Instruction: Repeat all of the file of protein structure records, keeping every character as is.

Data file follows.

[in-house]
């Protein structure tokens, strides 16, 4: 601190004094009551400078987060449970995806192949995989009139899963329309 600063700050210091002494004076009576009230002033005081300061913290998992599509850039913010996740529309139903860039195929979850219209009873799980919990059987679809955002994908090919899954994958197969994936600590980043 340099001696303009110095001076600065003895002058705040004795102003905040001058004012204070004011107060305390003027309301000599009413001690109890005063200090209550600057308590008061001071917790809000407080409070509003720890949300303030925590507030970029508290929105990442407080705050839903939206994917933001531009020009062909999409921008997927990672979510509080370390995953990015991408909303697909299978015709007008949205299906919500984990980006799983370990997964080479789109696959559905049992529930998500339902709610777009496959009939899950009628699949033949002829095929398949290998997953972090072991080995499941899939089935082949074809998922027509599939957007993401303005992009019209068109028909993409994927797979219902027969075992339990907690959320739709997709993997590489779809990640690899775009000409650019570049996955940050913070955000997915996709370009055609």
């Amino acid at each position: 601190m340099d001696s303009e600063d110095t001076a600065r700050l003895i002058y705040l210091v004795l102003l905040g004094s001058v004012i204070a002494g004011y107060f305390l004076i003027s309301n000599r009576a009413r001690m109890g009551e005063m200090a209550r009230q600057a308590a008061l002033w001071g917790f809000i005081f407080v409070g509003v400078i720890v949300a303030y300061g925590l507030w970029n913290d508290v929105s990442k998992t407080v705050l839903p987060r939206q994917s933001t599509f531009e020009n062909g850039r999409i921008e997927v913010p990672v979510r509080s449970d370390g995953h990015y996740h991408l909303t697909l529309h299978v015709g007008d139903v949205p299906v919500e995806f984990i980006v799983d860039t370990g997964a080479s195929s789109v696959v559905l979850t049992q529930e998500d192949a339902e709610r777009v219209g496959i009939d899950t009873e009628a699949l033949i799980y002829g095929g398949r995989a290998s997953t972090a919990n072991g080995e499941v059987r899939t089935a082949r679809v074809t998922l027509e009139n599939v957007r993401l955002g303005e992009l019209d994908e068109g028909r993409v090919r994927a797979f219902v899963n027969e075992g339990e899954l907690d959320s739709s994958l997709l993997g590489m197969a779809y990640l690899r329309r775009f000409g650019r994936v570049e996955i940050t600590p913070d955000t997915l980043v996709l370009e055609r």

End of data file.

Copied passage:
[in-house]
């Protein structure tokens, strides 16, 4: 601190004094009551400078987060449970995806192949995989009139899963329309 600063700050210091002494004076009576009230002033005081300061913290998992599509850039913010996740529309139903860039195929979850219209009873799980919990059987679809955002994908090919899954994958197969994936600590980043 340099001696303009110095001076600065003895002058705040004795102003905040001058004012204070004011107060305390003027309301000599009413001690109890005063200090209550600057308590008061001071917790809000407080409070509003720890949300303030925590507030970029508290929105990442407080705050839903939206994917933001531009020009062909999409921008997927990672979510509080370390995953990015991408909303697909299978015709007008949205299906919500984990980006799983370990997964080479789109696959559905049992529930998500339902709610777009496959009939899950009628699949033949002829095929398949290998997953972090072991080995499941899939089935082949074809998922027509599939957007993401303005992009019209068109028909993409994927797979219902027969075992339990907690959320739709997709993997590489779809990640690899775009000409650019570049996955940050913070955000997915996709370009055609």
């Amino acid at each position: 601190m340099d001696s303009e600063d110095t001076a600065r700050l003895i002058y705040l210091v004795l102003l905040g004094s001058v004012i204070a002494g004011y107060f305390l004076i003027s309301n000599r009576a009413r001690m109890g009551e005063m200090a209550r009230q600057a308590a008061l002033w001071g917790f809000i005081f407080v409070g509003v400078i720890v949300a303030y300061g925590l507030w970029n913290d508290v929105s990442k998992t407080v705050l839903p987060r939206q994917s933001t599509f531009e020009n062909g850039r999409i921008e997927v913010p990672v979510r509080s449970d370390g995953h990015y996740h991408l909303t697909l529309h299978v015709g007008d139903v949205p299906v919500e995806f984990i980006v799983d860039t370990g997964a080479s195929s789109v696959v559905l979850t049992q529930e998500d192949a339902e709610r777009v219209g496959i009939d899950t009873e009628a699949l033949i799980y002829g095929g398949r995989a290998s997953t972090a919990n072991g080995e499941v059987r899939t089935a082949r679809v074809t998922l027509e009139n599939v957007r993401l955002g303005e992009l019209d994908e068109g028909r993409v090919r994927a797979f219902v899963n027969e075992g339990e899954l907690d959320s739709s994958l997709l993997g590489m197969a779809y990640l690899r329309r775009f000409g650019r994936v570049e996955i940050t600590p913070d955000t997915l980043v996709l370009e055609r």